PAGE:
作者

Debbie Heywood

高级法律顾问

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作者

Debbie Heywood

高级法律顾问

Read More

2021年12月13日

Radar - December 2021 – 5 / 10 观点

Games and gambling - or where is the gambling act?

2021 highlights

We thought we'd have more to say here because we were expecting the government to release a draft Gambling Act this year.  Deadlines came and went and, at the time of writing, it's still unclear when the Bill will be published. This doesn't mean it hasn't been a busy time for the sector and you can see our our 2022 predictions here.

Much of the Gambling Commission's activity this year focused on online harms and enforcement against those breaching social responsibility, anti-money laundering, and contractual transparency requirements (for example, In Touch Games was fined £3.4m in March).

CAP and BCAP guidance

CAP and BCAP focused on advertising of gambling and advertising in-game purchases.  In August, they put out an interim statement detailing the progress on their consultation on strengthening advertising rules and guidance on gambling ads to further protect under-18s and vulnerable adults.  Some aspects of the consultation are still being worked on and findings will be published by the end of the year.  In the meantime, CAP made some changes to its guidance from 1 November 2021 as well as technical updates to the Codes.

In October, we discussed CAP and BCAP's new guidance on advertising in-game purchases in apps and video games.  This guidance does not introduce new requirements but clarifies how the CAP and BCAP Codes apply to in-game advertising and storefronts to ensure that ads are not misleading. 

In November, CAP and BCAP published updated guidance on problem gambling.  The guidance took effect on 1 November although was published on 11 November.  There are no new rules but the guidance aids interpretation of s16 CAP Code and s17 BCAP Code.

The guidance now restricts ads that:

  • present complex bets or other gambling products in a way that emphasises the skill, knowledge or intelligence involved that could therefore lead to erroneous perceptions of risk or control
  • present gambling as a way to be part of a community based on skill (rather than for social reasons)
  • state or imply that offers (eg money back, 'free bets', bonuses or enhanced odds) are a way to reduce risk.

Further guidance is also added on Immediacy and Urgency (4.3), Trivialisation (4.4) and Financial concerns (6.2)

Epic v Apple

In September, a court in Oakland California ruled that Apple cannot prevent in-app links to third party payment options.  Apple's app store terms prevent apps from redirecting users to payment options outside the app and Apple takes an up to 30% cut on in-app payments.  Epic Games challenged this, arguing that the app store was monopolistic and it harmed competition and consumers by requiring them to make purchases in the app, potentially not directing them to cheaper options which might be available.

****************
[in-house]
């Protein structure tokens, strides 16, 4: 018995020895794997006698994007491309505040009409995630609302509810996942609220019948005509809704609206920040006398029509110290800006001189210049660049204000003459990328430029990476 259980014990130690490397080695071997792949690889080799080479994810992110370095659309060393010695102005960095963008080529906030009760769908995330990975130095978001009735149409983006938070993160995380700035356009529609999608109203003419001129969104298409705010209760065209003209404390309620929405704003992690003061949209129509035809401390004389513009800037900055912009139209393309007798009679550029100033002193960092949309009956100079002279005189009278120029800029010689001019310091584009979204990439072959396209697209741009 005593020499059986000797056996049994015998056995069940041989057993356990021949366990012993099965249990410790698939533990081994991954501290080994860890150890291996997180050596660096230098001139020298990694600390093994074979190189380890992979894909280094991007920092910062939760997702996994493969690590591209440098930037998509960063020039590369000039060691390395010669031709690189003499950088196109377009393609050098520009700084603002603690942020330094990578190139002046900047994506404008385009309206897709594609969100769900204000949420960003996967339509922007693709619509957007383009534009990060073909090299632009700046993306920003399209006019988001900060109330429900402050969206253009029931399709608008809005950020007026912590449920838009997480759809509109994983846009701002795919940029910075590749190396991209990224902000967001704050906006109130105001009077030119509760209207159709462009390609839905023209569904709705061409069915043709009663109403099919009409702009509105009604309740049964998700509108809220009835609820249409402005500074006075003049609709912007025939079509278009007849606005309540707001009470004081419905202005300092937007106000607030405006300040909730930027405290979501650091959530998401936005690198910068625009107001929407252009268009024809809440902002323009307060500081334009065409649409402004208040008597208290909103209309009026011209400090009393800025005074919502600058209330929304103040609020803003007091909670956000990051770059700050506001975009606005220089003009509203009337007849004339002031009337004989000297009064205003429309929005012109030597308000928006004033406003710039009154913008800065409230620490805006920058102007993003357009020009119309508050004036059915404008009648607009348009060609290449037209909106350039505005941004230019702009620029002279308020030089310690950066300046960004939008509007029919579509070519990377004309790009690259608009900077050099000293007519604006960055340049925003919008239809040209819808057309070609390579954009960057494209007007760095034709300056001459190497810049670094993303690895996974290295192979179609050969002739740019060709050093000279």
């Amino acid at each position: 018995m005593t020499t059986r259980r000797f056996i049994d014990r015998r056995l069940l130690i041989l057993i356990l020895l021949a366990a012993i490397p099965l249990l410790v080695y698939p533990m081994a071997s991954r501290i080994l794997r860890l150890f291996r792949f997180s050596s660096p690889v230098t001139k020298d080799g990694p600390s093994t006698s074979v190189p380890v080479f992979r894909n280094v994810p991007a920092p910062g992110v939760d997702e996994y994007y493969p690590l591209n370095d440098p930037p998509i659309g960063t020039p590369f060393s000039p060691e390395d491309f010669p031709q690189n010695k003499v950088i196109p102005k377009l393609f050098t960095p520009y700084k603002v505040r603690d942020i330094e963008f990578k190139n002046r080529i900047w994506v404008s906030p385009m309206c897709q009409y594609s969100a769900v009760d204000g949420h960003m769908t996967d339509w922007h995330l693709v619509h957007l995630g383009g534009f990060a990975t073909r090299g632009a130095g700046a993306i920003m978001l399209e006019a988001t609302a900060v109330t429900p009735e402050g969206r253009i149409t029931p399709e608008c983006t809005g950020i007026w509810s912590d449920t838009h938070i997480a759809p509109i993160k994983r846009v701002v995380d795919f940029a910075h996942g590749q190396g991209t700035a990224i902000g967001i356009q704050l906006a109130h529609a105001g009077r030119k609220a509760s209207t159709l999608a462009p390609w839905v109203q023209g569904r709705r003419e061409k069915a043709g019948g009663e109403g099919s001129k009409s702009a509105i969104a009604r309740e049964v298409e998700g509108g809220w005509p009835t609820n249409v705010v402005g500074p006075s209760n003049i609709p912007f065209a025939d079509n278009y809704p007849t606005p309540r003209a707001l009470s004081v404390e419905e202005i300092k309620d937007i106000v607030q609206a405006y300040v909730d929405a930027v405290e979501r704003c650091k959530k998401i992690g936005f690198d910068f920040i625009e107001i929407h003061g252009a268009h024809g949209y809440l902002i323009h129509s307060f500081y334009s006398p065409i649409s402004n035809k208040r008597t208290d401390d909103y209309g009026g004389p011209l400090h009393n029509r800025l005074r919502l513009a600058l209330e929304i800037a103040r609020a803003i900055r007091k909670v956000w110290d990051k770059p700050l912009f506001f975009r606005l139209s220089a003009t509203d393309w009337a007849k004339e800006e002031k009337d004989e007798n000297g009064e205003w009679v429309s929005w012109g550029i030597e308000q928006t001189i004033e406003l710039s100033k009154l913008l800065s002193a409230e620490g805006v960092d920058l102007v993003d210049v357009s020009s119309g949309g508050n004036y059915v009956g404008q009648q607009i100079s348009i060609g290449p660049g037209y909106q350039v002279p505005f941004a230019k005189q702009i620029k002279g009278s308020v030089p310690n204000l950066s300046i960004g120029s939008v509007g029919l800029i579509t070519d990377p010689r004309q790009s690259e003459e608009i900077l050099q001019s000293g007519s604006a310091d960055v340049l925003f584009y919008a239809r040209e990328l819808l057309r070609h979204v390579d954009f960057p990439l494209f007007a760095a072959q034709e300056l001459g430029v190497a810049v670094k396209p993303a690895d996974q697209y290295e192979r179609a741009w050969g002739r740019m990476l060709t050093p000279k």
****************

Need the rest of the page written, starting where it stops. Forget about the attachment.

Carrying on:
The judge then held that there was insufficient evidence that Apple was monopolistic.  She did, however, issue a permanent injunction which took effect on 9 December, to stop Apple prohibiting apps from linking to their own purchase mechanisms outside their apps.

The decision is already being appealed by Epic and was partially appealed by Apple.  Epic has a similar case proceeding against Google. 

In a separate judgment, the court held that Epic had breached its contract with Apple by introducing an alternative payment method in its Fortnite app and said it must pay Apple 30% of revenue collected by the alternative payment mechanism.

In November, Apple's request for an indefinite stay against the order requiring it to let developers add links, buttons and external payment options was turned down.  Changes were required to be in place by 9 December.

The case obviously has wider relevance than just the games industry with other apps which provide in-app purchases welcoming the decision.

High Court case on exclusion clauses in online gambling terms and conditions

In April, the High Court granted summary judgment to a claimant seeking to recover winnings of over £1.7m from Betfred.  Betfred argued that the winnings were a result of a software defect and that their website ts and cs, EULA and game play terms excluded its liability to pay the claimant in such circumstances.  With respect to the various legal terms, the judge said that: